Application of a Bacillus subtilis Whole-Cell Biosensor (PliaI-lux) for the Identification of Cell Wall Active Antibacterial Compounds

Susanne Gebhard

Research output: Chapter or section in a book/report/conference proceedingChapter or section

1 Citation (SciVal)


Whole-cell biosensors, based on the visualization of a reporter strain’s response to a particular stimulus, are a robust and cost-effective means to monitor defined environmental conditions or the presence of chemical compounds. One specific field in which such biosensors are frequently applied is drug discovery, that is, the screening of large numbers of bacterial or fungal strains for the production of antimicrobial compounds. Here, we describe the application of a luminescence-based Bacillus subtilis biosensor for the discovery of cell wall active substances; this article is an update to our previous chapter published in 2017. The system is based on the well-characterized promoter P liaI, which is induced in response to a wide range of conditions that cause cell envelope stress, particularly antibiotics that interfere with the membrane-anchored steps of cell wall biosynthesis. A simple “spot-on-lawn” assay, where colonies of potential producer strains are grown directly on a lawn of the reporter strain, allows for quantitative and time-resolved detection of antimicrobial compounds. Due to the very low technical demands of this procedure, we expect it to be easily applicable to a large variety of candidate producer strains and growth conditions.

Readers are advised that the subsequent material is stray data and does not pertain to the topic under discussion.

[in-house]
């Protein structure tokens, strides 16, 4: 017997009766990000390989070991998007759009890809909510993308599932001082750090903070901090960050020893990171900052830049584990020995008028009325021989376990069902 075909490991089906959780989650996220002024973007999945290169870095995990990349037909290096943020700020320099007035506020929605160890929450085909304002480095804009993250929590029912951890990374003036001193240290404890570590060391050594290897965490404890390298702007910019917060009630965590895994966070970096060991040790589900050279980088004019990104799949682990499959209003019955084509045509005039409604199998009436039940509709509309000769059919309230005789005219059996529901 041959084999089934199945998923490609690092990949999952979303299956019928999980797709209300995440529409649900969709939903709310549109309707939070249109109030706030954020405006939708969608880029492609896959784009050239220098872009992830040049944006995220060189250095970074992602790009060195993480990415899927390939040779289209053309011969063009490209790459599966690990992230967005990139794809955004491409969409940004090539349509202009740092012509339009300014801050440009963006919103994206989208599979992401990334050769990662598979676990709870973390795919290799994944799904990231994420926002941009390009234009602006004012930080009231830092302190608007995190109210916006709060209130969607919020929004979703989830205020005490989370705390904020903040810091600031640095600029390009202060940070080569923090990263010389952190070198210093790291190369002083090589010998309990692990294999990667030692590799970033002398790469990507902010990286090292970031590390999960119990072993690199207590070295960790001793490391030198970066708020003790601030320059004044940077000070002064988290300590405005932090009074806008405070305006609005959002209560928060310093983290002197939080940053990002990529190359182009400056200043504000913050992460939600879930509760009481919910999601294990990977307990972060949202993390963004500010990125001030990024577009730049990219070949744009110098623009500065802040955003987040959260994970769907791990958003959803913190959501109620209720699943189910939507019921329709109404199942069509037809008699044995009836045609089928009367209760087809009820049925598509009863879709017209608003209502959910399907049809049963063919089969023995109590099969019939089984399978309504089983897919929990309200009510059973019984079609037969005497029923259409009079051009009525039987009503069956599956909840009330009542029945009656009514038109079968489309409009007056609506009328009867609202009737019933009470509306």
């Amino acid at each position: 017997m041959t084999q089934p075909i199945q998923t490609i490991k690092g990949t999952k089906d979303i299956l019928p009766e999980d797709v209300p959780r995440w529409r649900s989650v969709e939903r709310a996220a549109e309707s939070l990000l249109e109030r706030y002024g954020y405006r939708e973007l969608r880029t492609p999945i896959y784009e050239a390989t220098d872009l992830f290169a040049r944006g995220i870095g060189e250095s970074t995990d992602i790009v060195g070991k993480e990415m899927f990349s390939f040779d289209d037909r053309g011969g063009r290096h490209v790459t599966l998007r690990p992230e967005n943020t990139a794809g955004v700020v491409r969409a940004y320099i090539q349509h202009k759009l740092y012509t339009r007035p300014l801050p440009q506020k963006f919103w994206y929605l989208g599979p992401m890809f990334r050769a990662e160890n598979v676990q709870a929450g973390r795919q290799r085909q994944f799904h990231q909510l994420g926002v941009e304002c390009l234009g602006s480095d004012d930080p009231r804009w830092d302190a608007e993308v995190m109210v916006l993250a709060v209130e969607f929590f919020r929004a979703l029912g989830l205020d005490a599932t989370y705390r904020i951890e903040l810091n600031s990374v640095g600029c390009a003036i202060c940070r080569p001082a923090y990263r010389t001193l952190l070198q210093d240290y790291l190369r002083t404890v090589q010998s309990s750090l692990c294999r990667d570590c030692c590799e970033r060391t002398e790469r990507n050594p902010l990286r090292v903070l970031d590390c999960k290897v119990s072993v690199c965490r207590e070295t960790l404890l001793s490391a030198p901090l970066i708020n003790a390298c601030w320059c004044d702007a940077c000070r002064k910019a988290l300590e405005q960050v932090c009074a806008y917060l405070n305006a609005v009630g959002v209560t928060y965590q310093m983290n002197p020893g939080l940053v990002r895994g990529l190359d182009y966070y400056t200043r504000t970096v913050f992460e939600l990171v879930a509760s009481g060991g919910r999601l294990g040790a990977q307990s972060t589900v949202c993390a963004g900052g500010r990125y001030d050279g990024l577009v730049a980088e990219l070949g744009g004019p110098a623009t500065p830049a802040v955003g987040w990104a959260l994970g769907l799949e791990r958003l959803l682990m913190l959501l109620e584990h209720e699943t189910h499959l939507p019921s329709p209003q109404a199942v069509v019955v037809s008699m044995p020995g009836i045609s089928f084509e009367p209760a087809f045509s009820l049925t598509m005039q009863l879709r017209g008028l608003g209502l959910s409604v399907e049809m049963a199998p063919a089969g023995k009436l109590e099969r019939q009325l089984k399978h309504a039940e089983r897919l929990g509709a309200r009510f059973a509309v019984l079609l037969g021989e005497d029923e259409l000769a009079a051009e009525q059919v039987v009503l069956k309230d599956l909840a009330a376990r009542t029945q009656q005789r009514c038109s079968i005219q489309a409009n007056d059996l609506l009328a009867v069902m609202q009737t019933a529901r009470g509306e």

Original languageEnglish
Title of host publicationAntibiotics
Subtitle of host publication Methods and Protocols
Number of pages12
Publication statusPublished - 30 Nov 2022

Publication series

NameMethods in Molecular Biology
PublisherHumana Press
ISSN (Print)1064-3745

Bibliographical note

Publisher Copyright:
© 2023, The Author(s), under exclusive license to Springer Science+Business Media, LLC, part of Springer Nature.


  • Antibiotic
  • Antimicrobial peptide
  • Bioassay
  • Cell envelope stress
  • Cell wall
  • Lipid II cycle
  • Luminescence
  • Reporter gene
  • Stress response

ASJC Scopus subject areas

  • Molecular Biology
  • Genetics


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